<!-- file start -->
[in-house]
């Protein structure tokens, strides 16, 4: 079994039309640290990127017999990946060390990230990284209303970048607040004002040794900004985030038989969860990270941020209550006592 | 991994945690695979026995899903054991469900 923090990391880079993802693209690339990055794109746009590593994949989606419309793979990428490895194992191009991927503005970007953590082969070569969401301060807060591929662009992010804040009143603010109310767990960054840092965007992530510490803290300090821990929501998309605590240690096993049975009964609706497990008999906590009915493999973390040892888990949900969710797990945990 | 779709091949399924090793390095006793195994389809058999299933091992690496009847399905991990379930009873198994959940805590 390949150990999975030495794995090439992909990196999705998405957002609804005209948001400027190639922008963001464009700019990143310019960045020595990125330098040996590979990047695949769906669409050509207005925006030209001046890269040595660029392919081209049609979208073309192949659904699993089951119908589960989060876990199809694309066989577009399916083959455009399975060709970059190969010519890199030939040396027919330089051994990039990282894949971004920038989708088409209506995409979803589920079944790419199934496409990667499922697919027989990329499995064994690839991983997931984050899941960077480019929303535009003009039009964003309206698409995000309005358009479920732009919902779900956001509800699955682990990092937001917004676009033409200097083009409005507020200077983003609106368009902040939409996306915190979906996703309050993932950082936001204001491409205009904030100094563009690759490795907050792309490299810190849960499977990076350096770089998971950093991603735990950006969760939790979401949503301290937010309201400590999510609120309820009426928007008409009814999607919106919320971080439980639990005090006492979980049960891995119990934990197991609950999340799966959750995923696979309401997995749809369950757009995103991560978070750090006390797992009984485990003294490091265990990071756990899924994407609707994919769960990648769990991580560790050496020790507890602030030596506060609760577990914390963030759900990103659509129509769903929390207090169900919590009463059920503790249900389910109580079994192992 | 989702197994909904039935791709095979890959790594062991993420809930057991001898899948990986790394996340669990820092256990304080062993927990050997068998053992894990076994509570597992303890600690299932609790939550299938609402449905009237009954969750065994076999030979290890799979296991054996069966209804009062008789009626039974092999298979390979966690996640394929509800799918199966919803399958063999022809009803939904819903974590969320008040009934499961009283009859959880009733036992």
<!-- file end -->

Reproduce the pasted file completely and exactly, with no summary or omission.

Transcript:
[in-house]
């Protein structure tokens, strides 16, 4: 079994039309640290990127017999990946060390990230990284209303970048607040004002040794900004985030038989969860990270941020209550006592 | 991994945690695979026995899903054991469900 923090990391880079993802693209690339990055794109746009590593994949989606419309793979990428490895194992191009991927503005970007953590082969070569969401301060807060591929662009992010804040009143603010109310767990960054840092965007992530510490803290300090821990929501998309605590240690096993049975009964609706497990008999906590009915493999973390040892888990949900969710797990945990 | 779709091949399924090793390095006793195994389809058999299933091992690496009847399905991990379930009873198994959940805590 390949150990999975030495794995090439992909990196999705998405957002609804005209948001400027190639922008963001464009700019990143310019960045020595990125330098040996590979990047695949769906669409050509207005925006030209001046890269040595660029392919081209049609979208073309192949659904699993089951119908589960989060876990199809694309066989577009399916083959455009399975060709970059190969010519890199030939040396027919330089051994990039990282894949971004920038989708088409209506995409979803589920079944790419199934496409990667499922697919027989990329499995064994690839991983997931984050899941960077480019929303535009003009039009964003309206698409995000309005358009479920732009919902779900956001509800699955682990990092937001917004676009033409200097083009409005507020200077983003609106368009902040939409996306915190979906996703309050993932950082936001204001491409205009904030100094563009690759490795907050792309490299810190849960499977990076350096770089998971950093991603735990950006969760939790979401949503301290937010309201400590999510609120309820009426928007008409009814999607919106919320971080439980639990005090006492979980049960891995119990934990197991609950999340799966959750995923696979309401997995749809369950757009995103991560978070750090006390797992009984485990003294490091265990990071756990899924994407609707994919769960990648769990991580560790050496020790507890602030030596506060609760577990914390963030759900990103659509129509769903929390207090169900919590009463059920503790249900389910109580079994192992 | 989702197994909904039935791709095979890959790594062991993420809930057991001898899948990986790394996340669990820092256990304080062993927990050997068998053992894990076994509570597992303890600690299932609790939550299938609402449905009237009954969750065994076999030979290890799979296991054996069966209804009062008789009626039974092999298979390979966690996640394929509800799918199966919803399958063999022809009803939904819903974590969320008040009934499961009283009859959880009733036992």